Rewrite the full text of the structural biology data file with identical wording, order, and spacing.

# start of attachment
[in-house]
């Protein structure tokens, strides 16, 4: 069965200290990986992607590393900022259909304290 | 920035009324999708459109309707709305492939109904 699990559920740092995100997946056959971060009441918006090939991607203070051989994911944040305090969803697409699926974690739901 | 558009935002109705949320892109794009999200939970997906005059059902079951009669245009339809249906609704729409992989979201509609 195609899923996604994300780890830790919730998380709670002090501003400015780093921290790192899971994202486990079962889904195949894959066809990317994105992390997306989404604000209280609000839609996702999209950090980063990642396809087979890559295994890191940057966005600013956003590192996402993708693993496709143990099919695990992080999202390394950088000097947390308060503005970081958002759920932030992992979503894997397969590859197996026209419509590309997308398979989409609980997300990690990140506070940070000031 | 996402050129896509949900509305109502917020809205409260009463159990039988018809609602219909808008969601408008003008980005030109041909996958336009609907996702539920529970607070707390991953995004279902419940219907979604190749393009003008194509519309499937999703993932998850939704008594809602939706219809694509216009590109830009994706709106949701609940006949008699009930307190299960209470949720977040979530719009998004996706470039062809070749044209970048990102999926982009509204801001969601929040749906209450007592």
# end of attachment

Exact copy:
[in-house]
């Protein structure tokens, strides 16, 4: 069965200290990986992607590393900022259909304290 | 920035009324999708459109309707709305492939109904 699990559920740092995100997946056959971060009441918006090939991607203070051989994911944040305090969803697409699926974690739901 | 558009935002109705949320892109794009999200939970997906005059059902079951009669245009339809249906609704729409992989979201509609 195609899923996604994300780890830790919730998380709670002090501003400015780093921290790192899971994202486990079962889904195949894959066809990317994105992390997306989404604000209280609000839609996702999209950090980063990642396809087979890559295994890191940057966005600013956003590192996402993708693993496709143990099919695990992080999202390394950088000097947390308060503005970081958002759920932030992992979503894997397969590859197996026209419509590309997308398979989409609980997300990690990140506070940070000031 | 996402050129896509949900509305109502917020809205409260009463159990039988018809609602219909808008969601408008003008980005030109041909996958336009609907996702539920529970607070707390991953995004279902419940219907979604190749393009003008194509519309499937999703993932998850939704008594809602939706219809694509216009590109830009994706709106949701609940006949008699009930307190299960209470949720977040979530719009998004996706470039062809070749044209970048990102999926982009509204801001969601929040749906209450007592």